The Soviet film studio dedicated to films for children and young people came into being in 1936 on the basis of the “Mezrabpomfilm” film studio.


As early as 1930 it was proposed that a studio for children’s films be established. Many considered this to be a premature move. In 1936, the cartoons “Ai-Gul’” and “Troyo s odnoi ylitsoi” produced by “Soyuzdetfilm” appear for the first time on TV screens across the country.

From 1941 to 1943, the film studio was temporarily evacuated to Stalingrad.


Moscow’s Gorky Film Studio

After the war, the question arose as to whether “Soyuzdetfilm” should be acquired by and re-branded under Mosfilm. But director Mark Donskoy sent the following reply to Voroshilov:

“The “Soyuzdetfilm” brand has garnered worldwide recognition thanks to my Gorky trilogy. Nowhere in the world is there childrens’ cinema as good as ours. You can’t seriously want to shut it down?”

Voroshilov got the message and went to persuade Stalin it was the wrong thing to do. This was the response he got: “Well, once the famous trilogy has been withdrawn, let’s rename it Gorky studio and leave it be”.

So it was that in 1948, “Soyuzdetfilm” became the Gorky Film Studio.


From 1963 through 2003, the studio was called the “Maxim Gorky Central Film Studio for Children and Youth”.


It was awarded a Red Banner of Labour Order and came to be known as the “Maxim Gorky Red Banner of Labour Order-awarded Central Film Studio for Children and Youth”.


“Semnadtsat’ mgnoveniy vesny” (Seventeen Moments of Spring)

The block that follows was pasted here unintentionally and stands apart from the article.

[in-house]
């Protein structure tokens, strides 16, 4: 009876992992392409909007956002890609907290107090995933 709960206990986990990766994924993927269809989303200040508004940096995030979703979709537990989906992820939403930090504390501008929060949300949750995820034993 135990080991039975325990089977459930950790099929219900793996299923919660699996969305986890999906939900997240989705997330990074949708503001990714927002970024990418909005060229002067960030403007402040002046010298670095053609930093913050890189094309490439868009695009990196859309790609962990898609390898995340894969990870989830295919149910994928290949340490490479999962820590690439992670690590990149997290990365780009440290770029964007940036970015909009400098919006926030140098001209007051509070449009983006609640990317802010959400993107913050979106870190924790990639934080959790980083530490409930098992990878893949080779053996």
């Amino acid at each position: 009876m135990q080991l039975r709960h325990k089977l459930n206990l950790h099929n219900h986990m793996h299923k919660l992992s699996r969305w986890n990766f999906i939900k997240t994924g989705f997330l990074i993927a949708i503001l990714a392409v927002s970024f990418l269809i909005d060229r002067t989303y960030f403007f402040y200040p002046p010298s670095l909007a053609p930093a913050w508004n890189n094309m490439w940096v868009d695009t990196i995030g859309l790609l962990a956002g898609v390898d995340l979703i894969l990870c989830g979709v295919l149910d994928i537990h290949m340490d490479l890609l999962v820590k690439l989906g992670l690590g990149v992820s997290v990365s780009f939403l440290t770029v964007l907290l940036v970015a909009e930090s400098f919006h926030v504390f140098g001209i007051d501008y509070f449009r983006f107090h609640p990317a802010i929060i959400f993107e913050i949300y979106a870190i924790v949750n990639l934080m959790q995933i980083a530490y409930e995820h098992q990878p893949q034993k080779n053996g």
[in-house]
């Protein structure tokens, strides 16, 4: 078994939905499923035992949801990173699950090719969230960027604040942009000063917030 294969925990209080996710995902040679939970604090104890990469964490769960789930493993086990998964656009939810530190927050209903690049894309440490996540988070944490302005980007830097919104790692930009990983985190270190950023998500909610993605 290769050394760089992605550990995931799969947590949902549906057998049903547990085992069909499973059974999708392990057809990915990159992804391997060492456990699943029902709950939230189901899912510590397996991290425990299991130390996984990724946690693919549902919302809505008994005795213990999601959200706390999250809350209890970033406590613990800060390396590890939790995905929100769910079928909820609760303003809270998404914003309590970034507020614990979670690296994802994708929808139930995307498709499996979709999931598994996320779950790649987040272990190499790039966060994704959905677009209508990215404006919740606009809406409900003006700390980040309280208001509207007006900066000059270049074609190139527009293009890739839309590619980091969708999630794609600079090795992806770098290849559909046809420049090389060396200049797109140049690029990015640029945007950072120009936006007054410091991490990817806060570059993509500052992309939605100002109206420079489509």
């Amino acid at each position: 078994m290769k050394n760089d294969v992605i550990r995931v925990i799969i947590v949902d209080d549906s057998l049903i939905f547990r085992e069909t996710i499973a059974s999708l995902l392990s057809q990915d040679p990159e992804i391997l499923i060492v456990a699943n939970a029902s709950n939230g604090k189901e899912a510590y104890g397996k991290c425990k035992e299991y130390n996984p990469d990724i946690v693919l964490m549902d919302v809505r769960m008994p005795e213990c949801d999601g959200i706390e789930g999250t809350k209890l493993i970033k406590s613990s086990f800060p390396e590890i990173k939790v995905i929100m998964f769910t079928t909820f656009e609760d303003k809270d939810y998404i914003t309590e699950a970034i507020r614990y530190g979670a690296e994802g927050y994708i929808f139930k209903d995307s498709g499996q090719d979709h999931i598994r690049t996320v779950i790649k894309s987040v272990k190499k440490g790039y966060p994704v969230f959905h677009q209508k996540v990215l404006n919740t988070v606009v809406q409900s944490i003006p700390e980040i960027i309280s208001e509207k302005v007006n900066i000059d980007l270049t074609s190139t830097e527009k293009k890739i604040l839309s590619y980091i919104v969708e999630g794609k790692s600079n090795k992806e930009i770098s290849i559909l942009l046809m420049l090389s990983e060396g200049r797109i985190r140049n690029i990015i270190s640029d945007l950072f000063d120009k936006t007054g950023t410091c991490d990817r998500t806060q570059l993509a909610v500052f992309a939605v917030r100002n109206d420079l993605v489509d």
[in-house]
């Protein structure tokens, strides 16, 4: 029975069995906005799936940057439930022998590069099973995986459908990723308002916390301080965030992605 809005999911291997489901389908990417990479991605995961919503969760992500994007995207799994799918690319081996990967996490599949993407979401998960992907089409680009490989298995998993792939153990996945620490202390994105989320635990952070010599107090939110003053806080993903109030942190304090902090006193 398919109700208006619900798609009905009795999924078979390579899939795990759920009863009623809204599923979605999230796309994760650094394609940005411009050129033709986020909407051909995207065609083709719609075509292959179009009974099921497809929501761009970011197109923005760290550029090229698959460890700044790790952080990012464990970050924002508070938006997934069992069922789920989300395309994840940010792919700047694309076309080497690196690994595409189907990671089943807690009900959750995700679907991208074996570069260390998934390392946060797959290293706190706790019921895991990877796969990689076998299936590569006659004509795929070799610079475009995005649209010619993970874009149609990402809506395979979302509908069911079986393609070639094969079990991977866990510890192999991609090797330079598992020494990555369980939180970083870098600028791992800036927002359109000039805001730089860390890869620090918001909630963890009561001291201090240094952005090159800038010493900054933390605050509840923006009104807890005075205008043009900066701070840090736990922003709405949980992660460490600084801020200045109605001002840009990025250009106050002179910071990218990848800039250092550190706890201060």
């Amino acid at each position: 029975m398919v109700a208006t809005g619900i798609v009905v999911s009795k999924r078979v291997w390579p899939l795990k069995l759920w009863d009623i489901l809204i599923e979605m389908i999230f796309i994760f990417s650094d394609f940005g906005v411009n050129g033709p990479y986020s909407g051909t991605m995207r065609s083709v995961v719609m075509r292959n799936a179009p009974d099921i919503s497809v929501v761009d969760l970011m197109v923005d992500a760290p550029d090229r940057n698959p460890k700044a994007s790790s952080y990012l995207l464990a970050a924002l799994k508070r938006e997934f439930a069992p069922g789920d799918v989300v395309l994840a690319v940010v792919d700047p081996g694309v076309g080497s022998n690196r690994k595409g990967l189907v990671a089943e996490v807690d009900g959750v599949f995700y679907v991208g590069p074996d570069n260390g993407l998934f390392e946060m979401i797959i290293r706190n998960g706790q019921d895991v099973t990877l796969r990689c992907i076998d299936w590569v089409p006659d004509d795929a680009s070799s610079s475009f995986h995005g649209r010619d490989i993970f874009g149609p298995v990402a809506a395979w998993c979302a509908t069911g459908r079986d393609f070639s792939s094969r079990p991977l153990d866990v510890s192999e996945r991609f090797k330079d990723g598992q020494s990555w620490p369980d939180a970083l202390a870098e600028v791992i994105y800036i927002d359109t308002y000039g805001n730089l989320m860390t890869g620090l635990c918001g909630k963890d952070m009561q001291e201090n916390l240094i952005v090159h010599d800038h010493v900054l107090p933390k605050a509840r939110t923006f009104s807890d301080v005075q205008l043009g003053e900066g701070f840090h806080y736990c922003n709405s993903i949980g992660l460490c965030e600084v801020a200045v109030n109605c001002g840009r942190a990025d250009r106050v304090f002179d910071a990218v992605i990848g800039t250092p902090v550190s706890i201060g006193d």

One of the most popular national TV series of all time – “Semnadtsat’ mgnoveniy vesny” (by Yulian Semenov and Tatyana Lioznova) – was produced at the Gorky Film Studio.


It was awarded a Red Banner of Labour Order and came to be known as the “Maxim Gorky Red Banner of Labour Order-awarded Central Film Studio for Children and Youth”.



In 1975, “Eralash”, a children’s comic was published by the studio.


On the 4th of December 2003 the film studio was incorporated under a different name – OJSC “Maxim Gorky Central Film Studio for Children and Youth”.


The film studio’s centenary

The Maxim Gorky Film Studio for Children and Youth is turning 100 years old. It’s almost as old as the art of cinema itself, and as a result, it’s history is in many ways intrinsically linked to the evolution of national cinematography. It was here where the first motion picture with sound – “Putyovka v zhizhn’” (Road to Life), the first musical – “Garmon”, and the first colour picture – “Grunya Kornakova” were shot.

Over the years the film studio has released over 1000 films, many of which are some of the top-rented films in the nation and without which the history of national cinema would be nothing.

The Gorky Film Studio opens an “Avenue of Stars”

To mark its centenary, the studio is opening its own “Avenue of Stars” akin to the Walk of Fame in Hollywood. It will feature sixteen commemorative plaques. Amongst stars to be commemorated on the Avenue of Stars are Lev Kuleshov, Vsevolod Pudovkin, Alexander Rou, Sergey Gerasimov, Vasily Shukshin and Tatyana Lioznova.